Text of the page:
2/4  Becky at the Patchwork Posse and  Kim at My Go-Go life
2/5  Amy at FormWork Design and  Deby at So Sew Easy
2/6  Rebecca at Ruby Blue Quilts  and Jackie at Jabot Quilts
2/7  Melissa at Happy Melissa Quilting
2/8  Kari at Fresh Cut Quilts

And here's one more glance at some of the projects in the book.  I just love all that color!

Photo courtesy of Martingale Press.

Thursday, January 30, 2014

Kitchen Stitches book release... and a giveaway!


Have you seen Kitchen Stitches yet?  I'm thrilled to be a contributor to this great new book by Martingale Press -- and now I can finally share some of the photos I took almost a year ago of the tea cozy and placemat set I designed!  But first, I'll tell you that if you are patient enough to read all the way to the end of this post, you can find out about Martingale's big giveaway to celebrate the release of Kitchen Stitches, a collection of fun and fuctional sewing projects for the kitchen and more!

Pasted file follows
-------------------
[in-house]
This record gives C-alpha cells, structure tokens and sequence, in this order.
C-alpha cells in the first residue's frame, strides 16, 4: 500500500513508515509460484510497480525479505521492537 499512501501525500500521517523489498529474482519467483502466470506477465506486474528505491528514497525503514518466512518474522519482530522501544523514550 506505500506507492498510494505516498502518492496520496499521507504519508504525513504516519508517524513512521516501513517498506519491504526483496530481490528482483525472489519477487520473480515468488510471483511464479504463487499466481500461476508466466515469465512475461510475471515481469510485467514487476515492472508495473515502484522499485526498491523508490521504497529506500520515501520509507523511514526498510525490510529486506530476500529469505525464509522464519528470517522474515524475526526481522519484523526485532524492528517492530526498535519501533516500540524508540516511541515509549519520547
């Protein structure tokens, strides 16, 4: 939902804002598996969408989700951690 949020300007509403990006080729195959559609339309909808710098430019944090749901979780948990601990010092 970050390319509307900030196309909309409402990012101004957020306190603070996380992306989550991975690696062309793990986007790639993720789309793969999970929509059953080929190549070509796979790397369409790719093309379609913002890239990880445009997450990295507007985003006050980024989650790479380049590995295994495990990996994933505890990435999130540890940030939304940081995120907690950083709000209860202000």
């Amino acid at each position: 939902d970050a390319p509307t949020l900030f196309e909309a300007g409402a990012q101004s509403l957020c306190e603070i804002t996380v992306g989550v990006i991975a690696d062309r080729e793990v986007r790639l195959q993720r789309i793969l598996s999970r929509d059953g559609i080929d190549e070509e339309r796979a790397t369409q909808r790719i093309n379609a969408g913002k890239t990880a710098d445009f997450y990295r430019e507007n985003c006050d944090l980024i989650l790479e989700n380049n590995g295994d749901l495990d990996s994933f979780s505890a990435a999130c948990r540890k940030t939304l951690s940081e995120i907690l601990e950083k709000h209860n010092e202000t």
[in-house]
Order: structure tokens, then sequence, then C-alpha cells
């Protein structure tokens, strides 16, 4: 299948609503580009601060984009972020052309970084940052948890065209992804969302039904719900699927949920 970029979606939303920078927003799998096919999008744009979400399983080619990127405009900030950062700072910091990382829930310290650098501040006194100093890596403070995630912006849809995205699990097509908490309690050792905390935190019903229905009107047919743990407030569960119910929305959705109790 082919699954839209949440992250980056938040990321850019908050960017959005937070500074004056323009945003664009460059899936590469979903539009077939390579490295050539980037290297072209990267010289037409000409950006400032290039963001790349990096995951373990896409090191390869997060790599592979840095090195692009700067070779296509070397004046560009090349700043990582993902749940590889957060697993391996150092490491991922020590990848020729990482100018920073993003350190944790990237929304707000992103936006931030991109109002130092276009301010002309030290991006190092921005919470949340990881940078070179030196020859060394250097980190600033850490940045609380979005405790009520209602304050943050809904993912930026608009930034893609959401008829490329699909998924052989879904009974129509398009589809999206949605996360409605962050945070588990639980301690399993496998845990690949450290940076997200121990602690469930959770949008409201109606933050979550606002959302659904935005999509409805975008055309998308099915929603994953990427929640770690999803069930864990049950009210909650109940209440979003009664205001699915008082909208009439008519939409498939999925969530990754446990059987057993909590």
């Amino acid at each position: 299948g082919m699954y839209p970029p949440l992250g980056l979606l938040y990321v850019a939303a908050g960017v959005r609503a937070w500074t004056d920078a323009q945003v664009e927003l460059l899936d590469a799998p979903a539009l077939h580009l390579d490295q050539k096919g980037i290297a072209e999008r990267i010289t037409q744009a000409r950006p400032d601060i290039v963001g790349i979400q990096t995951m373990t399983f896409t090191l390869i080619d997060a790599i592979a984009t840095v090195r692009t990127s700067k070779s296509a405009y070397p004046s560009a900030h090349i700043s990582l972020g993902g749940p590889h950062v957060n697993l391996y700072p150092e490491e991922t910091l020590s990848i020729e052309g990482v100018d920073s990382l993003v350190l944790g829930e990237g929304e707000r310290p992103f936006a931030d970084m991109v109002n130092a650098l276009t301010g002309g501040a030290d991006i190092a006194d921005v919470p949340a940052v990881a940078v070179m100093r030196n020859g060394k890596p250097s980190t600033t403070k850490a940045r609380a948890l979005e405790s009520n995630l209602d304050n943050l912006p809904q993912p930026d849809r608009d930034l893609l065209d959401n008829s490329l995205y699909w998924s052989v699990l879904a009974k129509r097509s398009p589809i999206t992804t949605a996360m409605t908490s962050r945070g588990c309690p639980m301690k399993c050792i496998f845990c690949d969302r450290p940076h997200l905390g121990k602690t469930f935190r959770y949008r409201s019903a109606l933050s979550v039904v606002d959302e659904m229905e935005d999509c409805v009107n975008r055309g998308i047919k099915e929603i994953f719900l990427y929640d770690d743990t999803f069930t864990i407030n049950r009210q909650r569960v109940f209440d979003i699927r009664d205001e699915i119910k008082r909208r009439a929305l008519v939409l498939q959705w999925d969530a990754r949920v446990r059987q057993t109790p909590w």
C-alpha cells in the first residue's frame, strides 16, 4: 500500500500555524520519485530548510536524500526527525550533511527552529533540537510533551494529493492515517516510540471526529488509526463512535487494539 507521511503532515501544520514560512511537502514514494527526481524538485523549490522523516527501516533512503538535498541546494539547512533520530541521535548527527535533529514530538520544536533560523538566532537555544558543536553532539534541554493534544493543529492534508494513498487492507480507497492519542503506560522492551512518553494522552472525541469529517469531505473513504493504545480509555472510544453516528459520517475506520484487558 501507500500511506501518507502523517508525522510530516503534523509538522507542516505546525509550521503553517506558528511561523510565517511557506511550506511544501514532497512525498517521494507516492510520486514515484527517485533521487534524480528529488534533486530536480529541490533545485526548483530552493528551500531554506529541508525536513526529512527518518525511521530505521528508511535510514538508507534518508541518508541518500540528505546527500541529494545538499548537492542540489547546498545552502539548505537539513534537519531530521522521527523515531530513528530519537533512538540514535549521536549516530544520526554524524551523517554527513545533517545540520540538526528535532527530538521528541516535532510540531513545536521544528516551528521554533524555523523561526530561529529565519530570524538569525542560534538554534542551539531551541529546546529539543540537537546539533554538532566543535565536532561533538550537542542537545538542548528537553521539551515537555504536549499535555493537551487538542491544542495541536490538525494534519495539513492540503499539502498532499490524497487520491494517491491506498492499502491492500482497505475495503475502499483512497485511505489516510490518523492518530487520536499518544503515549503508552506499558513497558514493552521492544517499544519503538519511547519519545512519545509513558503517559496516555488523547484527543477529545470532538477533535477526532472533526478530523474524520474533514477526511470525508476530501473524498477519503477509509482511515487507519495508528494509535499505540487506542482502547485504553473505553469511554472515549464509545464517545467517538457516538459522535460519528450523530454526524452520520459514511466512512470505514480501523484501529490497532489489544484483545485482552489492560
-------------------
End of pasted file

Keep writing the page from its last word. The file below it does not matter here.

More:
I love pairing linen with pretty cotton prints, and I used the Circle Blooms design as a way to do just that.  Then I added a little hand embroidery for extra detail.  This was my first time experimenting with reverse applique, something I had wanted to try for a while.  That's one of the things I really enjoy about designing sewing projects/patterns -- it gives me a chance to try out new techniques and skills in order to achieve the look that I'm after.

I had my own little styling session in my dining room to take these photos.  Ha!  It could use a little work, I know.  I'm fascinated at how photos in books and magazines are styled, and I'd love to get better at this.